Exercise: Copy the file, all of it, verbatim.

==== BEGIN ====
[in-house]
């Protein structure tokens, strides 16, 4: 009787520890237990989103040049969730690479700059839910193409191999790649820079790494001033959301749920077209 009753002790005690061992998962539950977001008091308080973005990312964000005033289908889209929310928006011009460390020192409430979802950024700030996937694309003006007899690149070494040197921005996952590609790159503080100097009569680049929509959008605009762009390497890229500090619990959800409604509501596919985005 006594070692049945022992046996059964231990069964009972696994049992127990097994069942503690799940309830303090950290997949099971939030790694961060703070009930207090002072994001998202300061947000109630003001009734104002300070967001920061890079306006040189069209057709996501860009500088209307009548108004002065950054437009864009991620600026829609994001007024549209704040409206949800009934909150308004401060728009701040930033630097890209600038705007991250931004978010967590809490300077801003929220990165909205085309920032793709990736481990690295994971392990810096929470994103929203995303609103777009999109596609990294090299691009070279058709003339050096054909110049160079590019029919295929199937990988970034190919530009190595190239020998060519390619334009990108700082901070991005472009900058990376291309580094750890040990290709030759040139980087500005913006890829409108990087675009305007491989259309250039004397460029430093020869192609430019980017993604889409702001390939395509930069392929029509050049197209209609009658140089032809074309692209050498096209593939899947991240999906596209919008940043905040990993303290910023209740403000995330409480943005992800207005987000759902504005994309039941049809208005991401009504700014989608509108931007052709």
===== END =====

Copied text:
[in-house]
């Protein structure tokens, strides 16, 4: 009787520890237990989103040049969730690479700059839910193409191999790649820079790494001033959301749920077209 009753002790005690061992998962539950977001008091308080973005990312964000005033289908889209929310928006011009460390020192409430979802950024700030996937694309003006007899690149070494040197921005996952590609790159503080100097009569680049929509959008605009762009390497890229500090619990959800409604509501596919985005 006594070692049945022992046996059964231990069964009972696994049992127990097994069942503690799940309830303090950290997949099971939030790694961060703070009930207090002072994001998202300061947000109630003001009734104002300070967001920061890079306006040189069209057709996501860009500088209307009548108004002065950054437009864009991620600026829609994001007024549209704040409206949800009934909150308004401060728009701040930033630097890209600038705007991250931004978010967590809490300077801003929220990165909205085309920032793709990736481990690295994971392990810096929470994103929203995303609103777009999109596609990294090299691009070279058709003339050096054909110049160079590019029919295929199937990988970034190919530009190595190239020998060519390619334009990108700082901070991005472009900058990376291309580094750890040990290709030759040139980087500005913006890829409108990087675009305007491989259309250039004397460029430093020869192609430019980017993604889409702001390939395509930069392929029509050049197209209609009658140089032809074309692209050498096209593939899947991240999906596209919008940043905040990993303290910023209740403000995330409480943005992800207005987000759902504005994309039941049809208005991401009504700014989608509108931007052709």